GAO report: “GAO noted that: (1) LTCM was able to establish leveraged trading positions of a size that posed potential systemic risk, primarily because the banks and securities and futures firms that were its creditors and counterparties failed to enforce their own risk management standards; (2) other market participants and federal regulators relied upon these large banks and securities and futures firms to follow sound risk management practices in providing LTCM credit; (3) however, weaknesses in the risk management practices of these creditors and counterparties allowed LTCM’s size and use of leverage to grow unrestrained; (4) the effects of these weaknesses became apparent during the unsettled market conditions that occurred in the summer of 1998; (5) LTCM began to lose large amounts of money in various trading positions worldwide and by mid-September was on the verge of failure; (6) the Federal Reserve facilitated a private sector recapitalization of LTCM because of concerns that a rapid liquidation of LTCM’s trading positions and related positions of other market participants in already highly volatile markets might cause extreme price movements and cause some markets to temporarily cease functioning; (7) although regulators were aware of the potential systemic risk that hedge funds can pose to markets and the perils of declining credit standards, until LTCM’s near-collapse, they said they believed that creditors and counterparties were appropriately constraining hedge funds’ leverage and risk-taking; (8) however, examinations done after LTCM’s near-collapse revealed weaknesses in credit risk management by banks and broker-dealers that allowed LTCM to become too large and leveraged; (9) regulators for each industry have generally continued to focus on individual firms and markets, the risks they face, the soundness of their practices, but they have failed to address interrelationships across each industry; (10) lack of authority over certain affiliates of securities and futures firms limits the ability of the Securities and Exchange Commission (SEC) and the Commodity Futures Trading Commission (CFTC) to identify the kind of systemic risk that LTCM posed; and (11) the President’s Working Group report recommended that Congress provide SEC and CFTC expanded authority to obtain and verify information from unregistered affiliates of broker-dealers and future commission merchants.” (U.S. General Accounting Office, Long-Term Capital Management: Regulators Need to Focus Greater Attention on Systemic Risk, Letter Report, Oct 29, 1999, GAO/GGD-00-3).
“By mid-1999, David Mullins, a former vice-chairman of the Federal Reserve, and Greg Hawkins told LTCM staff that they will not be part of the attempt by some of the original partners to start a new company and attempt to take back control of the fund. Other original partners, including Myron Scholes, had already announced their departure from LTCM. It leaves a core group of six original LTCM partners negotiating with the institutions that now control the hedge fund’s assets. The six are led by John Meriwether and are all former employees of Salomon Brothers, the investment bank now called Salomon Smith Barney. They also include Larry Hillibrand, and have been dubbed “Larry and the Leftovers” by LTCM staff.” (New York Times, Jan 29, 1999, p. C3).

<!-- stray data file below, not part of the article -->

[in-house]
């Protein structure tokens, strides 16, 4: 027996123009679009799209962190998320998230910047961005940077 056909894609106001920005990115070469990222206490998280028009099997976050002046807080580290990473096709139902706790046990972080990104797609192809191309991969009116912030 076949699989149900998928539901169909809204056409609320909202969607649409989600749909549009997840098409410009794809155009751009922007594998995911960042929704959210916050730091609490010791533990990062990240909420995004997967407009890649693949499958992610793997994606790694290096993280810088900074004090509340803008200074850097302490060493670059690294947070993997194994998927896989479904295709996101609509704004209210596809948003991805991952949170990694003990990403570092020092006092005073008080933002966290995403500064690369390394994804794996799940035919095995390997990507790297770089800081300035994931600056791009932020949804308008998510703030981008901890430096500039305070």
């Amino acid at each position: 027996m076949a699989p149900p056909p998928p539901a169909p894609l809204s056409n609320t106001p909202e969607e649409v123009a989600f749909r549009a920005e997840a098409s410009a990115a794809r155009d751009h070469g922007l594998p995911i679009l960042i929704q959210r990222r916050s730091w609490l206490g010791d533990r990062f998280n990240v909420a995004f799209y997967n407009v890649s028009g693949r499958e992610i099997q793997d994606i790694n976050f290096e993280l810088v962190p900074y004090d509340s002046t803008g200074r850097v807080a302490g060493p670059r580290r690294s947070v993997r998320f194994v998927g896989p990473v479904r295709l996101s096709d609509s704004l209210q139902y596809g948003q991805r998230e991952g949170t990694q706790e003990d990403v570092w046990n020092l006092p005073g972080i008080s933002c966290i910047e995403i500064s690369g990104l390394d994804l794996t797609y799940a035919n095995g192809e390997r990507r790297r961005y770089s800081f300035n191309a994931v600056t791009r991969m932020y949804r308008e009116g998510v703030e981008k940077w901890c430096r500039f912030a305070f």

But by November 1999, with the fund nearly repaid, Meriwether and five other founding members of LTCM were planning to launch a new hedge fund called JWM with between $ 300 and $500 million in assets. (The Guardian (London), Nov 5, 1999, p. 27).
“It shouldn’t take international financial regulators long to sort out the problems thrown up by the near-collapse of Long-Term Capital Management. The issues are devilishly complex - but those involved all seem to know each other. When a dozen large banks and investment houses got together this week to figure out how to handle hedge funds, who better to lead their deliberations than Steve Thieke of J.P. Morgan, and Gerald Corrigan of Goldman Sachs? Experienced hands, both. It should help that Thieke used to work for Corrigan when he was president of the New York Federal Reserve. Meanwhile, Bill McDonough, Corrigan’s successor in that post, is chairman of the Basle committee of banking supervisors, also grappling with the problem of how to control hedge fund exposures. The only face missing from the reunion is Ernie Patrikis, who left the New York Fed last year to join American International Group, the insurer. Still, with regulators trying to grapple with banking and insurance conglomerates, it can’t be long before he joins the party.” (Financial Times (London), Jan 8, 1999, p. 15).
“Bank regulators meeting in the Basle Committee, under the auspices of the BIS [Bank for International Settlements], as well as securities regulators in the International Organisation of Securities Commissioners (Iosco), have been looking at ways of avoiding a repeat of LTCM’s problems.” (Financial Times (London), April 14, 1999, p. 4).
Sources of information:
Roger Lowenstein, When Genius Failed: The Rise and Fall of Long Term Capital Management.